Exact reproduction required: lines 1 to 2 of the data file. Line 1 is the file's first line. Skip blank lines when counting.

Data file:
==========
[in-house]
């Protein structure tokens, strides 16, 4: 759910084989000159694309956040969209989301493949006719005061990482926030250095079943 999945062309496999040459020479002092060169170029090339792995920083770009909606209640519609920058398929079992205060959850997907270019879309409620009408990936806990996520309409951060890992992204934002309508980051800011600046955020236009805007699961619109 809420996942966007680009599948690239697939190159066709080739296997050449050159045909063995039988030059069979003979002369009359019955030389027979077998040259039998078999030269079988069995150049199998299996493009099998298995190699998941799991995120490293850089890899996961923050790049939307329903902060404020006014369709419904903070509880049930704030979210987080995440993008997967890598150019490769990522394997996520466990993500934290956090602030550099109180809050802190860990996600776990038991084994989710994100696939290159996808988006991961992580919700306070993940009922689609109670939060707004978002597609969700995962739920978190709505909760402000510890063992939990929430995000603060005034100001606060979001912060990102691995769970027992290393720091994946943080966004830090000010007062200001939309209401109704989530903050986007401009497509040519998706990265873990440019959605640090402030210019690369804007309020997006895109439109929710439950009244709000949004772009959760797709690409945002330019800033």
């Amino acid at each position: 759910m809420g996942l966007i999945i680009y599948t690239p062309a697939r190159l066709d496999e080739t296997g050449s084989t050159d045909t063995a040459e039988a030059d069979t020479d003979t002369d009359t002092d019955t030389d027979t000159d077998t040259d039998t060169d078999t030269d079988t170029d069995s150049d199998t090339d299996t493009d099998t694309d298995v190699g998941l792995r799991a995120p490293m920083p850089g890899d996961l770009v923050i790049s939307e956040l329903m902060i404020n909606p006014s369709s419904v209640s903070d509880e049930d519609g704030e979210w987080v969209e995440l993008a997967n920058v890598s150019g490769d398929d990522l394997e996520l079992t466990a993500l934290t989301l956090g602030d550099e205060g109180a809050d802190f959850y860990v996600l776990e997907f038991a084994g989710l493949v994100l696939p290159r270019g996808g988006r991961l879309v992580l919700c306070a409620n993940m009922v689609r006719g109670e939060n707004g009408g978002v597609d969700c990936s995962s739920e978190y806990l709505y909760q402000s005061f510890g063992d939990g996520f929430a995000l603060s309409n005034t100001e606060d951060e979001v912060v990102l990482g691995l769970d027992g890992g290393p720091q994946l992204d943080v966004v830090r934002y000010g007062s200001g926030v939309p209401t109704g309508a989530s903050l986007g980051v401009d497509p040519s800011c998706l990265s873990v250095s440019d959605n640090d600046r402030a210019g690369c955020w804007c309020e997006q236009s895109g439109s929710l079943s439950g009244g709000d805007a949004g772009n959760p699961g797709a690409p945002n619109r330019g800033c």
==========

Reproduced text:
[in-house]
């Protein structure tokens, strides 16, 4: 759910084989000159694309956040969209989301493949006719005061990482926030250095079943 999945062309496999040459020479002092060169170029090339792995920083770009909606209640519609920058398929079992205060959850997907270019879309409620009408990936806990996520309409951060890992992204934002309508980051800011600046955020236009805007699961619109 809420996942966007680009599948690239697939190159066709080739296997050449050159045909063995039988030059069979003979002369009359019955030389027979077998040259039998078999030269079988069995150049199998299996493009099998298995190699998941799991995120490293850089890899996961923050790049939307329903902060404020006014369709419904903070509880049930704030979210987080995440993008997967890598150019490769990522394997996520466990993500934290956090602030550099109180809050802190860990996600776990038991084994989710994100696939290159996808988006991961992580919700306070993940009922689609109670939060707004978002597609969700995962739920978190709505909760402000510890063992939990929430995000603060005034100001606060979001912060990102691995769970027992290393720091994946943080966004830090000010007062200001939309209401109704989530903050986007401009497509040519998706990265873990440019959605640090402030210019690369804007309020997006895109439109929710439950009244709000949004772009959760797709690409945002330019800033």